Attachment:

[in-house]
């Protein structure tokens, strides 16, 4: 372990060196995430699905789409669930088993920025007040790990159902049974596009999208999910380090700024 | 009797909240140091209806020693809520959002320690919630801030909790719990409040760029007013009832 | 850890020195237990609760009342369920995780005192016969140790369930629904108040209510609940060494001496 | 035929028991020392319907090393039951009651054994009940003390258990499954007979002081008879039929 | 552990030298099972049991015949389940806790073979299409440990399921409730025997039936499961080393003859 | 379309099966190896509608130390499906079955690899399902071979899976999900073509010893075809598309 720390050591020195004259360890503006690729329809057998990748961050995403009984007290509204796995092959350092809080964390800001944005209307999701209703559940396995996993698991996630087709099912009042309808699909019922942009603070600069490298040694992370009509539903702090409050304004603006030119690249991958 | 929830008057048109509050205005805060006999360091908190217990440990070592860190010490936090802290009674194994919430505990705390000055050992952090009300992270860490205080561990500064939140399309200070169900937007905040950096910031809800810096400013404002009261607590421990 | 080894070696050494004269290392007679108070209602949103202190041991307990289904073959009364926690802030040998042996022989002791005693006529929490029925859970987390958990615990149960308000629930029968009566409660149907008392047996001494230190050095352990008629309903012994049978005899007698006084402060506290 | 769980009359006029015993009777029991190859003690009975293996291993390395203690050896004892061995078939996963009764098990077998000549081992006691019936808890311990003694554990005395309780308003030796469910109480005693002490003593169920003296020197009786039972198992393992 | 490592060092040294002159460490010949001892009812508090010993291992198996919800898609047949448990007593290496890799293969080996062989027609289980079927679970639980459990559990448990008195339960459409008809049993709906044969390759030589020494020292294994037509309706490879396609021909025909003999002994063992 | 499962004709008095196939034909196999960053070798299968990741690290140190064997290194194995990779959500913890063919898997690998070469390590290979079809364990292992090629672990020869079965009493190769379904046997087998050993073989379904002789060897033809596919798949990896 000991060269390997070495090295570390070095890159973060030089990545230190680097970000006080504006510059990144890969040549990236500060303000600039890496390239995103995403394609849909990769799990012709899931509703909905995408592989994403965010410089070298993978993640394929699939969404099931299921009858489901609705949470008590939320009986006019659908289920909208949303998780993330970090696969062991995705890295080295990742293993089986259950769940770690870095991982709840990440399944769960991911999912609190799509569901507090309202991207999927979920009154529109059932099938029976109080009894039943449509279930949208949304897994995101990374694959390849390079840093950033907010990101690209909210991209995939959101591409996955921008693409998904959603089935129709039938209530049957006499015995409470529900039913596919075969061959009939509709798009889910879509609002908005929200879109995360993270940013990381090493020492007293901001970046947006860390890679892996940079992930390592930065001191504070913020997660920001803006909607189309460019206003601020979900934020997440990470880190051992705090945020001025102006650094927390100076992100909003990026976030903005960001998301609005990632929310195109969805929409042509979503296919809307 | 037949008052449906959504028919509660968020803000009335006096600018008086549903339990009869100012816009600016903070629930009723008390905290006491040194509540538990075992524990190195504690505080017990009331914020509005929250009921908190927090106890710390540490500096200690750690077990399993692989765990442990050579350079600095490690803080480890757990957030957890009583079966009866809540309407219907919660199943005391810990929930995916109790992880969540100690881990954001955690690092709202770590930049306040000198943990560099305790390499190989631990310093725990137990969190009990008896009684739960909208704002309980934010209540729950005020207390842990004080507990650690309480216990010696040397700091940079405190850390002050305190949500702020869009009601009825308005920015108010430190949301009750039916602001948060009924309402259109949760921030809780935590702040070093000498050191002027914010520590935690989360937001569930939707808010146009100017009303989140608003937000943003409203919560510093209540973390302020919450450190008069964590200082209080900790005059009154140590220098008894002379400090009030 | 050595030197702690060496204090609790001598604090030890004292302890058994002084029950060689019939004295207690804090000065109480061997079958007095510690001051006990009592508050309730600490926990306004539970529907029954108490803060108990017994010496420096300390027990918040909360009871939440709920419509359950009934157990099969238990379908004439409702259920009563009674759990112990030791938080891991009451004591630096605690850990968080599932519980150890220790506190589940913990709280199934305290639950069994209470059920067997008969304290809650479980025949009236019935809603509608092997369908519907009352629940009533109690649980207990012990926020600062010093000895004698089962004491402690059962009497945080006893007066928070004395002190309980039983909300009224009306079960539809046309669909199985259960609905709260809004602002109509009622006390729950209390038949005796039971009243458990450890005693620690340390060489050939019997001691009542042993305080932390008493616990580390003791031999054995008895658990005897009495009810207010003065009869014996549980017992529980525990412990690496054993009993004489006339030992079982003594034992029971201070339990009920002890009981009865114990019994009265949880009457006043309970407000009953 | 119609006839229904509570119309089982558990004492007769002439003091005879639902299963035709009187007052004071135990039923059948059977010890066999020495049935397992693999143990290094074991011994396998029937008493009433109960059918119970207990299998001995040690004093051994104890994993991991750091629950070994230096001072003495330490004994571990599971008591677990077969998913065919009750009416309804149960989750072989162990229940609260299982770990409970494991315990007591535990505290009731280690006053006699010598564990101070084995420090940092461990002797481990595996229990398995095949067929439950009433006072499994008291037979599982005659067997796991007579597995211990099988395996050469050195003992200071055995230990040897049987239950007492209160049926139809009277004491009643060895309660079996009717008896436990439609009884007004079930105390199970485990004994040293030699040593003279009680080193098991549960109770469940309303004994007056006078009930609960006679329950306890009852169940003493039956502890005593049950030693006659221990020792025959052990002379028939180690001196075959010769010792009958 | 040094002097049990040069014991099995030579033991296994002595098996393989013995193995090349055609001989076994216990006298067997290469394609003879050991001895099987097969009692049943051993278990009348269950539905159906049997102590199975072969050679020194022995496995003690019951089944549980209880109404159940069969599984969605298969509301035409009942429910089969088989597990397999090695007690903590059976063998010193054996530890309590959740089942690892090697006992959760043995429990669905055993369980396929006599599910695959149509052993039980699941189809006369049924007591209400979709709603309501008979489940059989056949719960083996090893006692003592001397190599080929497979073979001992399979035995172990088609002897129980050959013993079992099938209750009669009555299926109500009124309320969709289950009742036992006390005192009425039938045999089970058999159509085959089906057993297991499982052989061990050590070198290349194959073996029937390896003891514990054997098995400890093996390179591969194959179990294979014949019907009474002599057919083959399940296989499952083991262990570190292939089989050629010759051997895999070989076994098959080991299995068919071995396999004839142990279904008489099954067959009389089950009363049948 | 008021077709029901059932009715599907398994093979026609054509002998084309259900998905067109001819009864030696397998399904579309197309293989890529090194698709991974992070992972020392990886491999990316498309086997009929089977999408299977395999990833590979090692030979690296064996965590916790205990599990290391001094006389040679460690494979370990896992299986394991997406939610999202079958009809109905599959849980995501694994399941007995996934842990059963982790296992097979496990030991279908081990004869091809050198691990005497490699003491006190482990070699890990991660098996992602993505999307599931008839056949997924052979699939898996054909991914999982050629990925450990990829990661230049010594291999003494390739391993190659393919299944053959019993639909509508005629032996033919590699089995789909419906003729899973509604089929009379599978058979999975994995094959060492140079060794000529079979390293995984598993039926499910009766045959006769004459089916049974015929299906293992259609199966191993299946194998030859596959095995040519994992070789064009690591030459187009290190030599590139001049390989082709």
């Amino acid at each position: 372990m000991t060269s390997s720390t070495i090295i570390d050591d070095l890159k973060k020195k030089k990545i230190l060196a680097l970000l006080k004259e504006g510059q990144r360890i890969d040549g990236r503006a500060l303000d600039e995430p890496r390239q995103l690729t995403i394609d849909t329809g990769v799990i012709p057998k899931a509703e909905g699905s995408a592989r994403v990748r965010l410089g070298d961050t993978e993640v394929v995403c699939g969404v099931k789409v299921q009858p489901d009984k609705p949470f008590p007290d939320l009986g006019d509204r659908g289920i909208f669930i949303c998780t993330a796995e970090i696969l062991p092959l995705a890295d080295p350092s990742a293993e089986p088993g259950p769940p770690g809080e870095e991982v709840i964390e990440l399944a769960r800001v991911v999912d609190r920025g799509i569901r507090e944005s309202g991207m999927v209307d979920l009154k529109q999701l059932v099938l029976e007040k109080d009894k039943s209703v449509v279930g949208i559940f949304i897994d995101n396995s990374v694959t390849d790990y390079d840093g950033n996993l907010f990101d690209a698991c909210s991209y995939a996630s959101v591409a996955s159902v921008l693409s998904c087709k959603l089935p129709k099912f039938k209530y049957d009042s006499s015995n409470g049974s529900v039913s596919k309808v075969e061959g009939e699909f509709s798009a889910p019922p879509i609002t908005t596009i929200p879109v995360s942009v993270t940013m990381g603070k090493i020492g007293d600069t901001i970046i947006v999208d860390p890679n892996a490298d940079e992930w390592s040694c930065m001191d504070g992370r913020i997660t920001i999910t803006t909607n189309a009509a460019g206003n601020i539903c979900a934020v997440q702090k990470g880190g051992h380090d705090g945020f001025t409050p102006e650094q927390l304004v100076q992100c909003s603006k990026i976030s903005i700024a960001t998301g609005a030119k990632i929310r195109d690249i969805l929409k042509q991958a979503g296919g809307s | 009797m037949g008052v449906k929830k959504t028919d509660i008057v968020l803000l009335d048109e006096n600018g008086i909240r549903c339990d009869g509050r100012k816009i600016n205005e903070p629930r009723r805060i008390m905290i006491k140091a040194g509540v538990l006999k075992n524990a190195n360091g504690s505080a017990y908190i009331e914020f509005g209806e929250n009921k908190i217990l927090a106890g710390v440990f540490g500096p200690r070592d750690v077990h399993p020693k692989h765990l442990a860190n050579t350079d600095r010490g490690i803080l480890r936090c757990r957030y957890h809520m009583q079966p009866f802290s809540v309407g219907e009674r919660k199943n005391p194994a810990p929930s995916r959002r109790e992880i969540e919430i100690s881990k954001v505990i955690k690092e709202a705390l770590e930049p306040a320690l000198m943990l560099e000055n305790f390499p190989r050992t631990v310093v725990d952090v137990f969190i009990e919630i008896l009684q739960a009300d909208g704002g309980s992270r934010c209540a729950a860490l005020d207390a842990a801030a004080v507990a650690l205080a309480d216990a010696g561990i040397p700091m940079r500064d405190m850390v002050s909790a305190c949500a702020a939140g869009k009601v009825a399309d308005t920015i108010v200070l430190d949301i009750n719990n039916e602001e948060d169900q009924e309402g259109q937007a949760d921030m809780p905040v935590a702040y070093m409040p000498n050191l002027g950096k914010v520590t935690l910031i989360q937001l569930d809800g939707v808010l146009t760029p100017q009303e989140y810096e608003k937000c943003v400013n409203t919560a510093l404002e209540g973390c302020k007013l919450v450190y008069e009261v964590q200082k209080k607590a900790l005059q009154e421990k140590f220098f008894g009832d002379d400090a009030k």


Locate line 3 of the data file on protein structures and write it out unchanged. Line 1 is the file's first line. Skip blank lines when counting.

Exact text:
């Amino acid at each position: 372990m000991t060269s390997s720390t070495i090295i570390d050591d070095l890159k973060k020195k030089k990545i230190l060196a680097l970000l006080k004259e504006g510059q990144r360890i890969d040549g990236r503006a500060l303000d600039e995430p890496r390239q995103l690729t995403i394609d849909t329809g990769v799990i012709p057998k899931a509703e909905g699905s995408a592989r994403v990748r965010l410089g070298d961050t993978e993640v394929v995403c699939g969404v099931k789409v299921q009858p489901d009984k609705p949470f008590p007290d939320l009986g006019d509204r659908g289920i909208f669930i949303c998780t993330a796995e970090i696969l062991p092959l995705a890295d080295p350092s990742a293993e089986p088993g259950p769940p770690g809080e870095e991982v709840i964390e990440l399944a769960r800001v991911v999912d609190r920025g799509i569901r507090e944005s309202g991207m999927v209307d979920l009154k529109q999701l059932v099938l029976e007040k109080d009894k039943s209703v449509v279930g949208i559940f949304i897994d995101n396995s990374v694959t390849d790990y390079d840093g950033n996993l907010f990101d690209a698991c909210s991209y995939a996630s959101v591409a996955s159902v921008l693409s998904c087709k959603l089935p129709k099912f039938k209530y049957d009042s006499s015995n409470g049974s529900v039913s596919k309808v075969e061959g009939e699909f509709s798009a889910p019922p879509i609002t908005t596009i929200p879109v995360s942009v993270t940013m990381g603070k090493i020492g007293d600069t901001i970046i947006v999208d860390p890679n892996a490298d940079e992930w390592s040694c930065m001191d504070g992370r913020i997660t920001i999910t803006t909607n189309a009509a460019g206003n601020i539903c979900a934020v997440q702090k990470g880190g051992h380090d705090g945020f001025t409050p102006e650094q927390l304004v100076q992100c909003s603006k990026i976030s903005i700024a960001t998301g609005a030119k990632i929310r195109d690249i969805l929409k042509q991958a979503g296919g809307s | 009797m037949g008052v449906k929830k959504t028919d509660i008057v968020l803000l009335d048109e006096n600018g008086i909240r549903c339990d009869g509050r100012k816009i600016n205005e903070p629930r009723r805060i008390m905290i006491k140091a040194g509540v538990l006999k075992n524990a190195n360091g504690s505080a017990y908190i009331e914020f509005g209806e929250n009921k908190i217990l927090a106890g710390v440990f540490g500096p200690r070592d750690v077990h399993p020693k692989h765990l442990a860190n050579t350079d600095r010490g490690i803080l480890r936090c757990r957030y957890h809520m009583q079966p009866f802290s809540v309407g219907e009674r919660k199943n005391p194994a810990p929930s995916r959002r109790e992880i969540e919430i100690s881990k954001v505990i955690k690092e709202a705390l770590e930049p306040a320690l000198m943990l560099e000055n305790f390499p190989r050992t631990v310093v725990d952090v137990f969190i009990e919630i008896l009684q739960a009300d909208g704002g309980s992270r934010c209540a729950a860490l005020d207390a842990a801030a004080v507990a650690l205080a309480d216990a010696g561990i040397p700091m940079r500064d405190m850390v002050s909790a305190c949500a702020a939140g869009k009601v009825a399309d308005t920015i108010v200070l430190d949301i009750n719990n039916e602001e948060d169900q009924e309402g259109q937007a949760d921030m809780p905040v935590a702040y070093m409040p000498n050191l002027g950096k914010v520590t935690l910031i989360q937001l569930d809800g939707v808010l146009t760029p100017q009303e989140y810096e608003k937000c943003v400013n409203t919560a510093l404002e209540g973390c302020k007013l919450v450190y008069e009261v964590q200082k209080k607590a900790l005059q009154e421990k140590f220098f008894g009832d002379d400090a009030k």